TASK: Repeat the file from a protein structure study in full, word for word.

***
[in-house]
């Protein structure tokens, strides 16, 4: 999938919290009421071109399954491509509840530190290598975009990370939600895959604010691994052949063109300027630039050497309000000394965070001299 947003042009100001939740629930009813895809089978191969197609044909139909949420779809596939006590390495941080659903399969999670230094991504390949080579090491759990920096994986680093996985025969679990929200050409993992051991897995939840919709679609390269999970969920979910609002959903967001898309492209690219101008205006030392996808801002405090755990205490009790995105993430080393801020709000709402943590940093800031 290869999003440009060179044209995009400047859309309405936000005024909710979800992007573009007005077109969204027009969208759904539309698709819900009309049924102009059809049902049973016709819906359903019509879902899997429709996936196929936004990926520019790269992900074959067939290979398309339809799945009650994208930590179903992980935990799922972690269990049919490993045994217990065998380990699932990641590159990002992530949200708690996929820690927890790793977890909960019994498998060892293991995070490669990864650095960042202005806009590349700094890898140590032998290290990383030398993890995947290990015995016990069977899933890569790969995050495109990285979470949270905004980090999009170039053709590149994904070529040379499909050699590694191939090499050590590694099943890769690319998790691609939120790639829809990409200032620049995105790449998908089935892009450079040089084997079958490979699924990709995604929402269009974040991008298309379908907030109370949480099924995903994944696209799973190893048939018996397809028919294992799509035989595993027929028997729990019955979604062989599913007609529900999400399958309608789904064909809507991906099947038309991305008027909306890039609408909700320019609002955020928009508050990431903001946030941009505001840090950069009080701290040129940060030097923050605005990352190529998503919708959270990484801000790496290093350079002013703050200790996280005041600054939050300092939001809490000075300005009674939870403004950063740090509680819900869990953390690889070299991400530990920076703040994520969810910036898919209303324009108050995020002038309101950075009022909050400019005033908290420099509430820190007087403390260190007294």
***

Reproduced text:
[in-house]
């Protein structure tokens, strides 16, 4: 999938919290009421071109399954491509509840530190290598975009990370939600895959604010691994052949063109300027630039050497309000000394965070001299 947003042009100001939740629930009813895809089978191969197609044909139909949420779809596939006590390495941080659903399969999670230094991504390949080579090491759990920096994986680093996985025969679990929200050409993992051991897995939840919709679609390269999970969920979910609002959903967001898309492209690219101008205006030392996808801002405090755990205490009790995105993430080393801020709000709402943590940093800031 290869999003440009060179044209995009400047859309309405936000005024909710979800992007573009007005077109969204027009969208759904539309698709819900009309049924102009059809049902049973016709819906359903019509879902899997429709996936196929936004990926520019790269992900074959067939290979398309339809799945009650994208930590179903992980935990799922972690269990049919490993045994217990065998380990699932990641590159990002992530949200708690996929820690927890790793977890909960019994498998060892293991995070490669990864650095960042202005806009590349700094890898140590032998290290990383030398993890995947290990015995016990069977899933890569790969995050495109990285979470949270905004980090999009170039053709590149994904070529040379499909050699590694191939090499050590590694099943890769690319998790691609939120790639829809990409200032620049995105790449998908089935892009450079040089084997079958490979699924990709995604929402269009974040991008298309379908907030109370949480099924995903994944696209799973190893048939018996397809028919294992799509035989595993027929028997729990019955979604062989599913007609529900999400399958309608789904064909809507991906099947038309991305008027909306890039609408909700320019609002955020928009508050990431903001946030941009505001840090950069009080701290040129940060030097923050605005990352190529998503919708959270990484801000790496290093350079002013703050200790996280005041600054939050300092939001809490000075300005009674939870403004950063740090509680819900869990953390690889070299991400530990920076703040994520969810910036898919209303324009108050995020002038309101950075009022909050400019005033908290420099509430820190007087403390260190007294």